Conservative Heroes

Conservative Heroes by Garland S. Tucker III illustrates and describes what it means to be an American conservative in the lives and writings of fourteen people. Garland Tucker identifies five concepts of conservative political philosophy. 1. A realistic view of sinful human nature as opposed to the utopian, optimistic view of progressivism. 2. The primary role of government is to establish order and preserve liberty. 3. The scope of government is to be limited, not interventionist. 4. Human rights include property rights. Economic equality is not to be pursued at the expense of others. 5. The social and political life of the country depends on private virtues which are part of the divine order.

Thomas Jefferson and James Madison expounded the view that the Constitution restricts the federal government’s powers. “That government is best which governs least.” Taxation should not take away the bread that is earned by the laborer.

Nathaniel Macon and John Randolph opposed new extensions of federal power and increasing appropriations. Macon wrote: “Almost every bill reported is to take money out of the Treasury. It must be thought by some that a public debt is a public blessing and all who live on the public, no doubt think, the more taxes the better, and that every tax adds to industry; from such I wish to be delivered.”

John C. Calhoun championed moderate taxes, frugality in Government, economy, accountability and a rigid application of the public money to the payment of debt, and to the objects authorized by the Constitution. He was concerned about the despotic power of the majority and the need to preserve liberty for minorities (i.e. the South).

Grover Cleveland promoted economy in moral terms to limit the right of the Government to exact tribute from its citizens. “To raise taxes from the public to cover expenditures in any amount beyond the most basic services amounted to extortion in the name of taxation.” He vetoed bills that would “indulge a benevolent and charitable sentiment through the appropriation of public finds.” He would not allow the government to do what charity could do.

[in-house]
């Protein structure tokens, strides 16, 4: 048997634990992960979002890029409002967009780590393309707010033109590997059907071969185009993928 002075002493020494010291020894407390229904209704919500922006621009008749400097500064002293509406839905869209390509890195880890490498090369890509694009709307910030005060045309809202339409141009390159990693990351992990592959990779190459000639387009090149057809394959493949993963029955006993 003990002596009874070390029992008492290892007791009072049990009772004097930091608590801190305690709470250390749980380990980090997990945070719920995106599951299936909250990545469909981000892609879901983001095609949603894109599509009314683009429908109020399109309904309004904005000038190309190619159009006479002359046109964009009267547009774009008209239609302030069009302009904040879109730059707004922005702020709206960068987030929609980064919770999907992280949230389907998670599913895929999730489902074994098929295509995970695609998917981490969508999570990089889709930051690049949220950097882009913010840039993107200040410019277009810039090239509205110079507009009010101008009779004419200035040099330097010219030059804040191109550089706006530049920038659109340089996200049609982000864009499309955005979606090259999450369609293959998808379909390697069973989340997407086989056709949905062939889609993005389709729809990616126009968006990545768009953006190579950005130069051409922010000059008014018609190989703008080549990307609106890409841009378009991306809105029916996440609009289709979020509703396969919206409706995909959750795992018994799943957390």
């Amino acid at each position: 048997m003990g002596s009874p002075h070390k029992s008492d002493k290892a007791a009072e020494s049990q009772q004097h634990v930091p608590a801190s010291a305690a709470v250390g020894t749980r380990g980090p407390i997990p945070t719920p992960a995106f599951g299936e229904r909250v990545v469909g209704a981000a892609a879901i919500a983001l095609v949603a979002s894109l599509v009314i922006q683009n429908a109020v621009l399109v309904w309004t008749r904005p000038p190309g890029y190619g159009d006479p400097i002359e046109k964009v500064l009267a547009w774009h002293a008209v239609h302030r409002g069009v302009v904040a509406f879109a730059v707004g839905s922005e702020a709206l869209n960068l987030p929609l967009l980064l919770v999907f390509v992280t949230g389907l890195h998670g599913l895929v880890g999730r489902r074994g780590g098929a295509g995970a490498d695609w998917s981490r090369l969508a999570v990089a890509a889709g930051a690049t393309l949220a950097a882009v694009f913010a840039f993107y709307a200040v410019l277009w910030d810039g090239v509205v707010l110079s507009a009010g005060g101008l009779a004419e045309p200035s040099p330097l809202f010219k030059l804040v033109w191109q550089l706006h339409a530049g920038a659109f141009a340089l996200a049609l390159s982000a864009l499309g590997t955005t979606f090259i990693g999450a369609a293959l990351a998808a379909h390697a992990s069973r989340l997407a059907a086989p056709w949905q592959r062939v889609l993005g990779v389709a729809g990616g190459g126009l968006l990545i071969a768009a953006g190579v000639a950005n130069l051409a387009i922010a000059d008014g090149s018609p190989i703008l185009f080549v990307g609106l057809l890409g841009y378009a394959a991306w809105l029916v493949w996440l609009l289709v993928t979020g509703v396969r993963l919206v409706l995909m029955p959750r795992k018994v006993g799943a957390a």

Calvin Coolidge and Andrew Mellon reduced taxes in order to promote general economic growth and to encourage people to work. Coolidge stated: “I want the people of America to be able to work less for the government and more for themselves. I want them to have the rewards of their own industry. This is the chief meaning of freedom.” To Coolidge and Mellon it was immoral for the government to take one penny more from the taxpayer than was absolutely necessary to maintain law and order and provide the most basic services. They felt that the burden of taxation falls hardest on the poor. It is interesting that the same argument you hear today characterizing tax relief as favoring the rich was made in 1926.

Josiah W. Bailey and John W. Davis were two eloquent Southern Democrats who opposed the New Deal and FDR’s attempts to pack the Supreme Court and intervene in the economy. Davis’s personal philosophy was articulated in the American Liberty League he helped to found. “I believe in the right of private property, the sanctity and binding power of contracts; the duty of self-help. I am opposed to confiscatory taxation, wasteful expenditure, socialized industry and a planned economy controlled and directed by government functionaries. I believe these things to be inimical to human liberty and destructive of American ideals.”

Robert A. Taft, Mr. Republican from Ohio, echoed the message of his conservative predecessors. He believed that opportunity and not security was the goal of the American people.

William F. Buckley, Barry Goldwater and Ronald Reagan make up the last chapter. Their courage, convictions and communication skills wrested the control of the Republican Party from the liberal eastern establishment to form the conservative party of today. In his inaugural address, January 20, 1981, Reagan proclaimed that “In this present crisis, government is not the solution to our problem; government is the problem.”

Garland Tucker

In his epilogue Tucker leaves three thoughts. 1. Ideas have consequences. Conservative philosophy is based on fundamental truths. 2. It is important to study history. To know where we should go, it is essential to know where we have been. Tucker has served us well by reminding us of the history of these men and their times. 3. Graciousness and civility are not outdated political attributes. Quoting Lord Tweedsmuir: “Public life is a worthy ambition. Politics is still the greatest and most honorable adventure.”

In these days when there is so little trust in politicians we need this encouragement.